By Eduardo Castaeeda
The Nikkei Student Union is a Japanese-American club at Cal Poly Pomona focused on advancing and protecting its culture through social and community service events.
The club was founded in the spring of 2008, and has continued to evolve ever since.
Club members define the word “Nikkei” in various ways. The literal definition is “Japanese-American,” but most non-Japanese members define it as “family and friends.”
CPP’s NSU’s main goals are to create a coherent group of board members and expand the club to include new members from diverse backgrounds, all while maintaining the club’s focus on culture.
The club remains open to all students, as it values personal growth and aspires to represent all races from CPP’s community.
Fifth-year environmental biology student Sam Ebiner is the club’s president, and has been a member since his freshman year.
“It’s nice when people from outside cultures want to join our club and be educated about Japanese culture,” said Ebiner. “I’ve seen people grow into significantly better people.”
The club emphasizes its culture by hosting social events for members and other students. Participating in Japanese-American community centers is essential to the club’s values in advancing the culture.
Ebiner says that the club is like a second home to club members, and that there is a larger family that NSU belongs to. Along with nine other campuses, CPP’s NSU is part of the Intercollegiate Nikkei Council for Southern California. Each chapter has a representative that meets once a month to connect with other campuses and share ideas for events.
CPP’s NSU shadows the constitution of UCLA’s chapter, as it is one of the oldest in the council.
On campus, NSU meets every Thursday night at 7 p.m. in the Bronco Student Center. After each meeting, the club holds social events on and off-campus to strengthen bonds.
“Our general meetings have a lot of people in them, so we can’t get to know each other as much,” said third-year accounting student Angela Chang. “Hanging out with each other [off-campus] gives us a chance to do that.”
To start off spring quarter, NSU held its sixth annual culture night on Saturday with a reception accompanied by their dance group, Nikkei Modern, and sister club, Touzan Taiko.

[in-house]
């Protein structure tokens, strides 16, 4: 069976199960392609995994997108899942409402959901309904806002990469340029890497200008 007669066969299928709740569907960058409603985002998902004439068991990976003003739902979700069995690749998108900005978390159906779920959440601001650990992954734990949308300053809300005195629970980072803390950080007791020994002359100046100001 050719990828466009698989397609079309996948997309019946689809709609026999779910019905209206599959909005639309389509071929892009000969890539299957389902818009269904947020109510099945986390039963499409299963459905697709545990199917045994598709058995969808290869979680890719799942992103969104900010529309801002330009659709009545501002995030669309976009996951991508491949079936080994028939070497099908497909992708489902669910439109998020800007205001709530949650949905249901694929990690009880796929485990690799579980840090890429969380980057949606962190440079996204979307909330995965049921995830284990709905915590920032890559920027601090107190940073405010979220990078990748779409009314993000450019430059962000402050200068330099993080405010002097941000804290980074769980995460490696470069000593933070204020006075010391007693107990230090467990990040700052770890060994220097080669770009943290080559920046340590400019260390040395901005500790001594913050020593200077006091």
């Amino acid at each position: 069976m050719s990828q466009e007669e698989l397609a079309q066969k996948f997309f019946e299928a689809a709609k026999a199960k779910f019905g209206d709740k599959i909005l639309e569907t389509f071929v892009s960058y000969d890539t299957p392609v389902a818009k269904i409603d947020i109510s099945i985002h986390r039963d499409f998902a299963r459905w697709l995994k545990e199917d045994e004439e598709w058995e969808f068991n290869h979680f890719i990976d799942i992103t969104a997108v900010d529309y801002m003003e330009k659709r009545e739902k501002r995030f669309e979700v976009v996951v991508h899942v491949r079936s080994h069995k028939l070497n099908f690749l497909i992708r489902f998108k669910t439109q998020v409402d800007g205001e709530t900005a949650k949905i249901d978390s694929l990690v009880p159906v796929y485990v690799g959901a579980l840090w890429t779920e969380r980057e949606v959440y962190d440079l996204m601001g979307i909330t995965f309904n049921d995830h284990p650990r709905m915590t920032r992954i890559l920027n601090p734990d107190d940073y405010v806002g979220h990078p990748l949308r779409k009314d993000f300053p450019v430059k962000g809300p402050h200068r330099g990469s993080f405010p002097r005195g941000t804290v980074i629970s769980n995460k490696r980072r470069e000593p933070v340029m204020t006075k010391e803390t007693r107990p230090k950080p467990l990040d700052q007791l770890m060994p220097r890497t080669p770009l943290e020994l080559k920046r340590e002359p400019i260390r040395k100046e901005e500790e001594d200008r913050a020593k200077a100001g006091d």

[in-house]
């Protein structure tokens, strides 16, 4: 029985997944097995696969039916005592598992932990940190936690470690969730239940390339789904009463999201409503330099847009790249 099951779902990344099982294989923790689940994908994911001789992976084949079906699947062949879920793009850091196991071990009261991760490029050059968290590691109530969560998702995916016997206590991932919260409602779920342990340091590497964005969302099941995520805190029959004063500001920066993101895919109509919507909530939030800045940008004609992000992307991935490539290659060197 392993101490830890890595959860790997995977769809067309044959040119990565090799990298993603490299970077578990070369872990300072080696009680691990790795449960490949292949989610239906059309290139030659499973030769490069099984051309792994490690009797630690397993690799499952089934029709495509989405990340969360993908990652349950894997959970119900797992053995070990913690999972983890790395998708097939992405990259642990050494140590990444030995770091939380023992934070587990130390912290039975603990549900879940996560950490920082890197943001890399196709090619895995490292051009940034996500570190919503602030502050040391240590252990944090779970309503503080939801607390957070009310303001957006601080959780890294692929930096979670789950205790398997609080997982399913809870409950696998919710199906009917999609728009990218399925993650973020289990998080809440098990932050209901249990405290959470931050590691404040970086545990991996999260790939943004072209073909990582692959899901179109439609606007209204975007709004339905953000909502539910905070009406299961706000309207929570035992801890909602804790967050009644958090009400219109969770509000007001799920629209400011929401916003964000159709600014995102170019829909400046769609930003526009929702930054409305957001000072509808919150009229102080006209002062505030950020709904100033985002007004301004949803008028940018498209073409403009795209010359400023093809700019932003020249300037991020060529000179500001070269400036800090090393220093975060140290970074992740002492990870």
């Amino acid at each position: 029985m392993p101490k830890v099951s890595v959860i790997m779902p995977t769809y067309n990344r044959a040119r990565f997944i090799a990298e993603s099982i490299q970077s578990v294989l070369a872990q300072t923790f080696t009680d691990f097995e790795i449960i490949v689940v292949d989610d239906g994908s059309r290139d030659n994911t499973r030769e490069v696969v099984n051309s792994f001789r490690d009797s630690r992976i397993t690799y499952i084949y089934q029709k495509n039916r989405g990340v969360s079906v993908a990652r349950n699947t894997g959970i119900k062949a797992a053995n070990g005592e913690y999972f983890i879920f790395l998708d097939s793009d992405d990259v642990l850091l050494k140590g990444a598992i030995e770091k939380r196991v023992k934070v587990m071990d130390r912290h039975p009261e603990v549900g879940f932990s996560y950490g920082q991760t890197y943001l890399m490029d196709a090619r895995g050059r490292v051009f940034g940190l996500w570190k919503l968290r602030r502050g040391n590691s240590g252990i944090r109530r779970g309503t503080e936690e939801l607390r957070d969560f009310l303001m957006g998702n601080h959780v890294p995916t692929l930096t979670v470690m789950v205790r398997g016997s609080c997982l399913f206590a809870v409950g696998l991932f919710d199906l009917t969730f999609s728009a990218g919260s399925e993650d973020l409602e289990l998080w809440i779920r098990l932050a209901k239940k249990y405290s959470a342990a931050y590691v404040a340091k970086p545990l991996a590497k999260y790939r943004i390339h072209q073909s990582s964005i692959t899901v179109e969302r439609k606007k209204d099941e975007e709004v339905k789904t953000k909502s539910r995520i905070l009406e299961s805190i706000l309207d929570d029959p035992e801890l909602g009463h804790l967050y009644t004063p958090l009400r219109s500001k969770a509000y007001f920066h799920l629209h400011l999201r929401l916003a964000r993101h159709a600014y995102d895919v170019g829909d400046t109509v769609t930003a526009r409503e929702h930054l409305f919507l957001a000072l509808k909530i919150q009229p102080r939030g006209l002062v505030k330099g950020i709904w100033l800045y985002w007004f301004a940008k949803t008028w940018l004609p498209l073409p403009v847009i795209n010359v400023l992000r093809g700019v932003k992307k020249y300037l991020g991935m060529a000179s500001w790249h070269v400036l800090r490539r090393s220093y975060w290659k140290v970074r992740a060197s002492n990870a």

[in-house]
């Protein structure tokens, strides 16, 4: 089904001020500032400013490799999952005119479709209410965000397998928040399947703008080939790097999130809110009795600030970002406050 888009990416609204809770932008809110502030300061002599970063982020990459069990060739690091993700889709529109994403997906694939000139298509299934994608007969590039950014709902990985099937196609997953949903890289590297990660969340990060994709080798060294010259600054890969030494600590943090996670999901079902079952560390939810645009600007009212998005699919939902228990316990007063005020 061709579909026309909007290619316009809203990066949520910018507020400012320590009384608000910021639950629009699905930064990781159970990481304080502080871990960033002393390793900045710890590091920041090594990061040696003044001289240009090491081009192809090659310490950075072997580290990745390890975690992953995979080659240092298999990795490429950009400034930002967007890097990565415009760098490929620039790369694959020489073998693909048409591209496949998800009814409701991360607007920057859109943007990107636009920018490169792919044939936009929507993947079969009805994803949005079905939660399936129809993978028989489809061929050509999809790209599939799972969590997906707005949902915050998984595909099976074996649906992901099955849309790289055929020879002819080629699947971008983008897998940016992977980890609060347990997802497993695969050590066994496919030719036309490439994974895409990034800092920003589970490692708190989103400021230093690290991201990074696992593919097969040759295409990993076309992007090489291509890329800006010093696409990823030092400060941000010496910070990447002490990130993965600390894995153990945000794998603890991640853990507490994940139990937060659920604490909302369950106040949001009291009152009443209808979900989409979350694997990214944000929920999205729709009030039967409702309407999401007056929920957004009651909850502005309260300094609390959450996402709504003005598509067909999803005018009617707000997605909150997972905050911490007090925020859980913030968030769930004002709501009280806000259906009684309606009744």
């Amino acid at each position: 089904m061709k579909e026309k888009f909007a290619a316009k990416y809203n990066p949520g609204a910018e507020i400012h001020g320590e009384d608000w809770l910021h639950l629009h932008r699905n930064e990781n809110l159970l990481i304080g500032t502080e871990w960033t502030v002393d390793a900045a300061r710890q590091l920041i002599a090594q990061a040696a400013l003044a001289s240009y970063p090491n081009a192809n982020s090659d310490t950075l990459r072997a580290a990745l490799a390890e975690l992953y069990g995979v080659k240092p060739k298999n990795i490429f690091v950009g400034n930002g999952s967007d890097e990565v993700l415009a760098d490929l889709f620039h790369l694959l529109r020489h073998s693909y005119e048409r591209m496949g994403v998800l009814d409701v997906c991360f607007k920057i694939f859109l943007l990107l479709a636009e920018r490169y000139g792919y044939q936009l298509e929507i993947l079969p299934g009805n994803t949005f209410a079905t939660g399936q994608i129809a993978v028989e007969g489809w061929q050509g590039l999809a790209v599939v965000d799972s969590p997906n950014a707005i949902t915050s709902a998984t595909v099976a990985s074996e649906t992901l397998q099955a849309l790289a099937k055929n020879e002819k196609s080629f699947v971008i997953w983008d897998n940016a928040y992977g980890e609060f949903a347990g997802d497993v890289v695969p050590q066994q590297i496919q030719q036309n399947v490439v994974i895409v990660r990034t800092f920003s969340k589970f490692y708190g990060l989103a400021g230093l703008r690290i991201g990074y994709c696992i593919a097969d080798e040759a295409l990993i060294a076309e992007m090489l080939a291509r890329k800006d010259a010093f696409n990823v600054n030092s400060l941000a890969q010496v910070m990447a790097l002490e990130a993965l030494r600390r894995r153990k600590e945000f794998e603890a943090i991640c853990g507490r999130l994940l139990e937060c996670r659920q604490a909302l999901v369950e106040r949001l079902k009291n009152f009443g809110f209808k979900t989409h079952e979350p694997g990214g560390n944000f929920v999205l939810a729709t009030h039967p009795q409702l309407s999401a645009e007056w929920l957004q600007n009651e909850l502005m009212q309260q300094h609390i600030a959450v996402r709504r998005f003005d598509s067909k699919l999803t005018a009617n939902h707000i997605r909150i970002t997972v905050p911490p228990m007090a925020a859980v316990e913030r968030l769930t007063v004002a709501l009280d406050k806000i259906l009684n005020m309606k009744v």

In the club’s earliest years, its culture night was a talent show primarily comprised of singers and dancers without a stage production.
This year’s story, “The Tale of Tadashi,” is about an unmotivated college freshman in an Asian-American studies class who finds out there is a paper due the next day. He falls asleep and dreams about what his paper is about.
Ebiner said that the story was about maintaining integrity and working toward a cause worth fighting for.
Other events this quarter include a trip to Manzanar at the end of the month to teach students about the history of Japanese-Americans after World War II. The club believes it is important to remind students about this event in history.
“It’s a blessing to be able to go there, let alone spend time with people that were actually in the camp,” said third-year communication student Danielle Oueijon.
To bring all other NSUs together, CPP’s chapter will host a basketball tournament. This tournament is significant for the community, as Ebiner said that many Japanese-American children grew up playing basketball.
To continue the club’s elements of social and community events, NSU has a co-ed big and little system similar to other campus organizations. Students sign up and are matched by the club board with other students based on their interests.
To reward members, the club board gives the “Nikkei Spotlight” award every other week after fall quarter to a student that stands out through his or her participation in social and community events.
At the club’s annual banquet, the “Member of the Year” award is given to a student that has participated the most and has made growth throughout the year in all of the events.
Ebiner said this year’s club had more new members join and about 60 members total.
“We had a slow year in getting new members in the past two years, but this year has been the best so far in having a solid group,” said Ebiner.
Eduardo Castaneda / The Poly Post
Nikkei Student Union
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